Re: Steffi Graf Admiration Thread Vol 2
I think Graf's slice backhand became more of a weapon around 1994-95 after she'd worked with Heinz Gunthardt for a couple of years. She was able to keep it low and out of the hitting zone of her opponents thereby forcing them to often hit awkward, defensive shots. In some ways her loss in basic foot speed due to various injuries resulted in her defensive game getting better because she had to work the point to set up her forehand. In the latter half of her career, she became sort of like the baseline version of an attacking player. Instead of constructing a point with groundstrokes and approach shots to set up a winning volley at the net, she used roughly the same strategy to open up the court for her forehand. I remember discussing this with someone a few years ago and we agreed that Graf, in some ways, could play confidently because she knew that around 90% (if not more) of her opponents' shots were going to go to her backhand. At that level of the sport, it's a true luxury to be able to remove the element of surprise from one's opponent's game that regularly.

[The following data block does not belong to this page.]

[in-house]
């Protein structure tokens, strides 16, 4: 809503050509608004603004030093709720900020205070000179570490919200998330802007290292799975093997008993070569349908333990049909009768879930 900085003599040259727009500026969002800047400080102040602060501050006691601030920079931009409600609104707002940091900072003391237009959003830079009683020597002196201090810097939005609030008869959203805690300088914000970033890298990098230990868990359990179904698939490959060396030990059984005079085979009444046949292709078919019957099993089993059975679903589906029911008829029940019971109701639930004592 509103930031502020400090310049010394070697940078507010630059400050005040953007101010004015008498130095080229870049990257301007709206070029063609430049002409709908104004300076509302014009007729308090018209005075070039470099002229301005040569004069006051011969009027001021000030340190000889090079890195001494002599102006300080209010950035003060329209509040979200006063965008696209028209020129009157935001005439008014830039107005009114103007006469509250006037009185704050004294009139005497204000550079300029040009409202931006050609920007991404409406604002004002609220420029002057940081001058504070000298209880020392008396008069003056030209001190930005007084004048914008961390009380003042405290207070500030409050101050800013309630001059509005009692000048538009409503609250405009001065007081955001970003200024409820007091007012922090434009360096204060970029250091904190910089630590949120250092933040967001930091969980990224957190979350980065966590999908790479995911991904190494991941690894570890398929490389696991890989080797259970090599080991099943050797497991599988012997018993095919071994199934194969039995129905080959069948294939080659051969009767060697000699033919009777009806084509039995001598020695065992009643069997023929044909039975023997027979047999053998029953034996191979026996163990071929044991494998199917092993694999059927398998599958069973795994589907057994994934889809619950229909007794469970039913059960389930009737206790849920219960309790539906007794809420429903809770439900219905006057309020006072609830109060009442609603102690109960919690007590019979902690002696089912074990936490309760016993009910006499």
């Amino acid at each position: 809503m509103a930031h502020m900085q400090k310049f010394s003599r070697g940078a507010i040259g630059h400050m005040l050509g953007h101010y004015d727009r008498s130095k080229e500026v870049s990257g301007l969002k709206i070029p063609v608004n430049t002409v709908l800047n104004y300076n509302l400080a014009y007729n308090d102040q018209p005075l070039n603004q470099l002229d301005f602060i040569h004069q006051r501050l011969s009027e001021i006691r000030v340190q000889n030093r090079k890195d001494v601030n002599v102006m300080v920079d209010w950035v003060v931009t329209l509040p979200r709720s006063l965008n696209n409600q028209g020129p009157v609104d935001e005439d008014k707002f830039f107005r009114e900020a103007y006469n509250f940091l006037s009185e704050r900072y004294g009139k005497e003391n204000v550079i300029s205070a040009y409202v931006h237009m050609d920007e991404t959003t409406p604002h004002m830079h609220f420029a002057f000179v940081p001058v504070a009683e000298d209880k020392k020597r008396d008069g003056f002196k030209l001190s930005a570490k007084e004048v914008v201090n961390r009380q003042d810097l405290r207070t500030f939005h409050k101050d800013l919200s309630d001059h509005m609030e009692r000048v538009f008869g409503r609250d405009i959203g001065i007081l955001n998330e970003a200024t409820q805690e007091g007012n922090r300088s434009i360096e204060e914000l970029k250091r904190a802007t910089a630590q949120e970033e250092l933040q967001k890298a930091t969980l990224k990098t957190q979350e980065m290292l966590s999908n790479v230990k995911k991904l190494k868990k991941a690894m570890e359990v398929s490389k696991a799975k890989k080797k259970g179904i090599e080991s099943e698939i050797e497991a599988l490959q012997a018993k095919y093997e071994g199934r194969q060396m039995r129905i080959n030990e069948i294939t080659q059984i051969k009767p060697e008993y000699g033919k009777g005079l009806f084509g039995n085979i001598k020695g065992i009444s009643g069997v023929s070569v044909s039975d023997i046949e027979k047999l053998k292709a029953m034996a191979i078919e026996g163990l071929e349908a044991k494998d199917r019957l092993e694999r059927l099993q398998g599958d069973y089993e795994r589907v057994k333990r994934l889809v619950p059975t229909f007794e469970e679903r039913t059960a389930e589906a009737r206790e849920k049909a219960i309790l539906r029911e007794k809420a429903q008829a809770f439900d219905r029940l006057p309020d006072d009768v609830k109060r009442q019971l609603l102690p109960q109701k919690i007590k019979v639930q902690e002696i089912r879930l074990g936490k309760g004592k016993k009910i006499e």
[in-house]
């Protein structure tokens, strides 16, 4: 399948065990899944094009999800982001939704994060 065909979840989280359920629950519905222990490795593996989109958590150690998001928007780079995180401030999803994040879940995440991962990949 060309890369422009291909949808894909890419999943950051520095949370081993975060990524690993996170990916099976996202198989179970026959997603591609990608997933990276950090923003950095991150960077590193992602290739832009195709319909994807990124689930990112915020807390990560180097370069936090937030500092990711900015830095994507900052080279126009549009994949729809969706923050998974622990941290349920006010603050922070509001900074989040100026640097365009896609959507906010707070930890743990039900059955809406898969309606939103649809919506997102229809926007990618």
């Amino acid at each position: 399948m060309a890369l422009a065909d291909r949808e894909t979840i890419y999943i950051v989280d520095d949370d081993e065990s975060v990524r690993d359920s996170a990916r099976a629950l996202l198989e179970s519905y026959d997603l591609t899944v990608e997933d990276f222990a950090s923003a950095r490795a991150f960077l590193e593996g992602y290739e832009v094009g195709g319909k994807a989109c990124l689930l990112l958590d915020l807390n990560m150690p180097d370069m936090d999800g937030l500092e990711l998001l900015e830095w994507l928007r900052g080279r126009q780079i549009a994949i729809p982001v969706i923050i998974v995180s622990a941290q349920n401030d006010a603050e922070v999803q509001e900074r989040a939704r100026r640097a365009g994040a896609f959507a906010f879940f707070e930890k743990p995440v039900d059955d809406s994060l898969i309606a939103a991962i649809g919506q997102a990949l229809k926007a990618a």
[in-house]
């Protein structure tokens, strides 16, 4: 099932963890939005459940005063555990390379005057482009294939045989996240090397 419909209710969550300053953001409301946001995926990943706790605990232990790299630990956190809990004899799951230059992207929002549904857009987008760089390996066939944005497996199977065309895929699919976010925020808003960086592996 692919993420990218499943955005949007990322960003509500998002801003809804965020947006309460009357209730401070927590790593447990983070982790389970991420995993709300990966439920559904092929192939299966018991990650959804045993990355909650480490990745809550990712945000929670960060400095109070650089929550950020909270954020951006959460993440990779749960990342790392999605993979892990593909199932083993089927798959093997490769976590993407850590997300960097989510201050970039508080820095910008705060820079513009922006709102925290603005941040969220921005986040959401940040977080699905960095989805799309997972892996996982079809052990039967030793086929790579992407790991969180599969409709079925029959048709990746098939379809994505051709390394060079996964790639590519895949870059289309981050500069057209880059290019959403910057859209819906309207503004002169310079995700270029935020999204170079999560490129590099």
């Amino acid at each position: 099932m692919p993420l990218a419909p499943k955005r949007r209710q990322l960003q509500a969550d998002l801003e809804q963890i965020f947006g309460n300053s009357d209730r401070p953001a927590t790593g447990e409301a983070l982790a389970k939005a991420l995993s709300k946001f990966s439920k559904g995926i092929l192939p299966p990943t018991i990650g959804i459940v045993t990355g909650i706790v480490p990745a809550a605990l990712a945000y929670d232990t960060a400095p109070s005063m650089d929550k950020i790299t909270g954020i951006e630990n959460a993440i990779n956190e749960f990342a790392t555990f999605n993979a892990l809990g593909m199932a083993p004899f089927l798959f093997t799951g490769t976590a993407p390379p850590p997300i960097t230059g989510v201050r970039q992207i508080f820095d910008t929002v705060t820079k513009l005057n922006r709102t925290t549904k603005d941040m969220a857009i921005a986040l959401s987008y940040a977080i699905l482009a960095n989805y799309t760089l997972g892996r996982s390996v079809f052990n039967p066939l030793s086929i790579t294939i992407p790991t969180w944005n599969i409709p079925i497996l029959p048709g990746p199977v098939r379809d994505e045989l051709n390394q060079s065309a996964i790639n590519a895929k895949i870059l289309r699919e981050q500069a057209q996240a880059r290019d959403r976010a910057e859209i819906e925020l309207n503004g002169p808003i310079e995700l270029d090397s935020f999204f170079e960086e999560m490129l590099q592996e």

Best left-right combination by a German (and that includes Max Schmeling): Steffi Graf. All she did in 1987 was knock Navratilova out of #1 and try to knock Evert out of the sport. (Mike Lupica in "The Best and Worst of Tennis in 1987", World Tennis)
"A couple of years ago, we nicknamed Steffi Graf's forehand 'Jaws'. And that music would go perfectly when she starts running in to the net, swarming on that little ball." (JoAnne Russell, during the 1988 Wimbledon final between Graf and Navratilova)